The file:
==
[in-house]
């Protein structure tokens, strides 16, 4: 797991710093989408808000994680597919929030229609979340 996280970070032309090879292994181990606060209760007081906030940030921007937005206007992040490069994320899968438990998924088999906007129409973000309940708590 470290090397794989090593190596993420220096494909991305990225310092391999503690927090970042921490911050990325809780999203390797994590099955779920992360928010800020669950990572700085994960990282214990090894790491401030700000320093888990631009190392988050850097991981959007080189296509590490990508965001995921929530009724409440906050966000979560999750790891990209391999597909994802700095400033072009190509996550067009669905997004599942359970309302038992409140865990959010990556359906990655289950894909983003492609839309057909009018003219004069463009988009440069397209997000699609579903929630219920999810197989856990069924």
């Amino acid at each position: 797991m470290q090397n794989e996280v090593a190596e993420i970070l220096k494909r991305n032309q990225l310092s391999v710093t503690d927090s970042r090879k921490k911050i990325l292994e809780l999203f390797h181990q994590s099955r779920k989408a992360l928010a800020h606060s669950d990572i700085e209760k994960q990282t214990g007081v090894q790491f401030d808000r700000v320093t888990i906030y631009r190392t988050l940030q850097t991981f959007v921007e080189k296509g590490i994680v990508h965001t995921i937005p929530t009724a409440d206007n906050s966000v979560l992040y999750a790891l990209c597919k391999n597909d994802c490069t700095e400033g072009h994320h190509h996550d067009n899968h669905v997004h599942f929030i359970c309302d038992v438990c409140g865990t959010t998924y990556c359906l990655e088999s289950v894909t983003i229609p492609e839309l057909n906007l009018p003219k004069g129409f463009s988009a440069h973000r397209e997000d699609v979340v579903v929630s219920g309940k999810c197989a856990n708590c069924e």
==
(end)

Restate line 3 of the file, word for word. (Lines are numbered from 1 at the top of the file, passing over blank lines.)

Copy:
């Amino acid at each position: 797991m470290q090397n794989e996280v090593a190596e993420i970070l220096k494909r991305n032309q990225l310092s391999v710093t503690d927090s970042r090879k921490k911050i990325l292994e809780l999203f390797h181990q994590s099955r779920k989408a992360l928010a800020h606060s669950d990572i700085e209760k994960q990282t214990g007081v090894q790491f401030d808000r700000v320093t888990i906030y631009r190392t988050l940030q850097t991981f959007v921007e080189k296509g590490i994680v990508h965001t995921i937005p929530t009724a409440d206007n906050s966000v979560l992040y999750a790891l990209c597919k391999n597909d994802c490069t700095e400033g072009h994320h190509h996550d067009n899968h669905v997004h599942f929030i359970c309302d038992v438990c409140g865990t959010t998924y990556c359906l990655e088999s289950v894909t983003i229609p492609e839309l057909n906007l009018p003219k004069g129409f463009s988009a440069h973000r397209e997000d699609v979340v579903v929630s219920g309940k999810c197989a856990n708590c069924e």